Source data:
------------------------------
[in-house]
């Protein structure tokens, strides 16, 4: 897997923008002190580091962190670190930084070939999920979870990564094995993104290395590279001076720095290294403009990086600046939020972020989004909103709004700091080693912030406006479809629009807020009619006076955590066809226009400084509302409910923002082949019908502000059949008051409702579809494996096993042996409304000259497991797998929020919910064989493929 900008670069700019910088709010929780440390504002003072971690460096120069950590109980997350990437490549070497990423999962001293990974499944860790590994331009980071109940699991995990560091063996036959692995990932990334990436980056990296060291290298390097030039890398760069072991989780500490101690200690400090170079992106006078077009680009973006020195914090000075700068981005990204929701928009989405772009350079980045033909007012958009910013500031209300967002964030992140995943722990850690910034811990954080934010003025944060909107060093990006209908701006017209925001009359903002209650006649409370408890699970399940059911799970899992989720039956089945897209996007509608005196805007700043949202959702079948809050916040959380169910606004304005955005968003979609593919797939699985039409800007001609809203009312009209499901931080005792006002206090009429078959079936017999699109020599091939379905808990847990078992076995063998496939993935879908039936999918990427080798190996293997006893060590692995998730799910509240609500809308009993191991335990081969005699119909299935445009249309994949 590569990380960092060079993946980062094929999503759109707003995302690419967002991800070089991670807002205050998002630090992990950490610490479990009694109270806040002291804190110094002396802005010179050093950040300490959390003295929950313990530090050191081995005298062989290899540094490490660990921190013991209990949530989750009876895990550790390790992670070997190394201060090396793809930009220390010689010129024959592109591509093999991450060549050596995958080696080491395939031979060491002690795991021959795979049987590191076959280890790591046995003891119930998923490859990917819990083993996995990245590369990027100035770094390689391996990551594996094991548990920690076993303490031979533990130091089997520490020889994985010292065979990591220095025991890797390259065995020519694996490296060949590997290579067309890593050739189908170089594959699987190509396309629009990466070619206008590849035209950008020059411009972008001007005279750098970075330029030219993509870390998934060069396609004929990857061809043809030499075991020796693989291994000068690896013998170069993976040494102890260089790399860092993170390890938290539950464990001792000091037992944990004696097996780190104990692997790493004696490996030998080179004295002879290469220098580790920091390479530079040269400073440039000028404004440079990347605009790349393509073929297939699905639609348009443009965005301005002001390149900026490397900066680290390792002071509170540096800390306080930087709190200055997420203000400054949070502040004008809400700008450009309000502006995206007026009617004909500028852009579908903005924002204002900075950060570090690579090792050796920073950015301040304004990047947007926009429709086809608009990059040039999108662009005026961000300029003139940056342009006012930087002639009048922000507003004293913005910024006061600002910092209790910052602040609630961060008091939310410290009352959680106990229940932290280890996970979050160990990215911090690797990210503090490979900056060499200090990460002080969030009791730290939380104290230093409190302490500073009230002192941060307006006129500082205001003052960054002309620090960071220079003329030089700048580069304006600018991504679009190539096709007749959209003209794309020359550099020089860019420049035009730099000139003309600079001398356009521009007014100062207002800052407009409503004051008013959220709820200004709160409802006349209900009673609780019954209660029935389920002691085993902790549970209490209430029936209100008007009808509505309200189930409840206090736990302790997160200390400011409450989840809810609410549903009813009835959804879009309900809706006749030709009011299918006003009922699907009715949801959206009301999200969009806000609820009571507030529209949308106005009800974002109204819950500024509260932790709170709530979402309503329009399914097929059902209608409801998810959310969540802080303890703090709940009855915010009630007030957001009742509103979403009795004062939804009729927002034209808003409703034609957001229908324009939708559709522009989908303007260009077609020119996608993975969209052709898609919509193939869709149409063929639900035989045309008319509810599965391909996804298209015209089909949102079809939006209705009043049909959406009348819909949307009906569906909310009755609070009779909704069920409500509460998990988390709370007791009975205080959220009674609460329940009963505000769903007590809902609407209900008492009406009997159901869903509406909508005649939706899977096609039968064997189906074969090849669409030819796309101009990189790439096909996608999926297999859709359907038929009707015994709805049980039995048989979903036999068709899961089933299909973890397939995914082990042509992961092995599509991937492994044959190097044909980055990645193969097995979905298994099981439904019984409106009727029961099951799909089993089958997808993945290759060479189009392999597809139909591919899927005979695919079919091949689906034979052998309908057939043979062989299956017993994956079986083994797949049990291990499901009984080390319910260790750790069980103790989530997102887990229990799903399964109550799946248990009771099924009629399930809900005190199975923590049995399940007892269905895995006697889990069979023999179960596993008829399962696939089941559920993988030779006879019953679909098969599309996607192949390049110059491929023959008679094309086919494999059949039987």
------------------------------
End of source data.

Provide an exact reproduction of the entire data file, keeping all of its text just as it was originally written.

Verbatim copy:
[in-house]
């Protein structure tokens, strides 16, 4: 897997923008002190580091962190670190930084070939999920979870990564094995993104290395590279001076720095290294403009990086600046939020972020989004909103709004700091080693912030406006479809629009807020009619006076955590066809226009400084509302409910923002082949019908502000059949008051409702579809494996096993042996409304000259497991797998929020919910064989493929 900008670069700019910088709010929780440390504002003072971690460096120069950590109980997350990437490549070497990423999962001293990974499944860790590994331009980071109940699991995990560091063996036959692995990932990334990436980056990296060291290298390097030039890398760069072991989780500490101690200690400090170079992106006078077009680009973006020195914090000075700068981005990204929701928009989405772009350079980045033909007012958009910013500031209300967002964030992140995943722990850690910034811990954080934010003025944060909107060093990006209908701006017209925001009359903002209650006649409370408890699970399940059911799970899992989720039956089945897209996007509608005196805007700043949202959702079948809050916040959380169910606004304005955005968003979609593919797939699985039409800007001609809203009312009209499901931080005792006002206090009429078959079936017999699109020599091939379905808990847990078992076995063998496939993935879908039936999918990427080798190996293997006893060590692995998730799910509240609500809308009993191991335990081969005699119909299935445009249309994949 590569990380960092060079993946980062094929999503759109707003995302690419967002991800070089991670807002205050998002630090992990950490610490479990009694109270806040002291804190110094002396802005010179050093950040300490959390003295929950313990530090050191081995005298062989290899540094490490660990921190013991209990949530989750009876895990550790390790992670070997190394201060090396793809930009220390010689010129024959592109591509093999991450060549050596995958080696080491395939031979060491002690795991021959795979049987590191076959280890790591046995003891119930998923490859990917819990083993996995990245590369990027100035770094390689391996990551594996094991548990920690076993303490031979533990130091089997520490020889994985010292065979990591220095025991890797390259065995020519694996490296060949590997290579067309890593050739189908170089594959699987190509396309629009990466070619206008590849035209950008020059411009972008001007005279750098970075330029030219993509870390998934060069396609004929990857061809043809030499075991020796693989291994000068690896013998170069993976040494102890260089790399860092993170390890938290539950464990001792000091037992944990004696097996780190104990692997790493004696490996030998080179004295002879290469220098580790920091390479530079040269400073440039000028404004440079990347605009790349393509073929297939699905639609348009443009965005301005002001390149900026490397900066680290390792002071509170540096800390306080930087709190200055997420203000400054949070502040004008809400700008450009309000502006995206007026009617004909500028852009579908903005924002204002900075950060570090690579090792050796920073950015301040304004990047947007926009429709086809608009990059040039999108662009005026961000300029003139940056342009006012930087002639009048922000507003004293913005910024006061600002910092209790910052602040609630961060008091939310410290009352959680106990229940932290280890996970979050160990990215911090690797990210503090490979900056060499200090990460002080969030009791730290939380104290230093409190302490500073009230002192941060307006006129500082205001003052960054002309620090960071220079003329030089700048580069304006600018991504679009190539096709007749959209003209794309020359550099020089860019420049035009730099000139003309600079001398356009521009007014100062207002800052407009409503004051008013959220709820200004709160409802006349209900009673609780019954209660029935389920002691085993902790549970209490209430029936209100008007009808509505309200189930409840206090736990302790997160200390400011409450989840809810609410549903009813009835959804879009309900809706006749030709009011299918006003009922699907009715949801959206009301999200969009806000609820009571507030529209949308106005009800974002109204819950500024509260932790709170709530979402309503329009399914097929059902209608409801998810959310969540802080303890703090709940009855915010009630007030957001009742509103979403009795004062939804009729927002034209808003409703034609957001229908324009939708559709522009989908303007260009077609020119996608993975969209052709898609919509193939869709149409063929639900035989045309008319509810599965391909996804298209015209089909949102079809939006209705009043049909959406009348819909949307009906569906909310009755609070009779909704069920409500509460998990988390709370007791009975205080959220009674609460329940009963505000769903007590809902609407209900008492009406009997159901869903509406909508005649939706899977096609039968064997189906074969090849669409030819796309101009990189790439096909996608999926297999859709359907038929009707015994709805049980039995048989979903036999068709899961089933299909973890397939995914082990042509992961092995599509991937492994044959190097044909980055990645193969097995979905298994099981439904019984409106009727029961099951799909089993089958997808993945290759060479189009392999597809139909591919899927005979695919079919091949689906034979052998309908057939043979062989299956017993994956079986083994797949049990291990499901009984080390319910260790750790069980103790989530997102887990229990799903399964109550799946248990009771099924009629399930809900005190199975923590049995399940007892269905895995006697889990069979023999179960596993008829399962696939089941559920993988030779006879019953679909098969599309996607192949390049110059491929023959008679094309086919494999059949039987």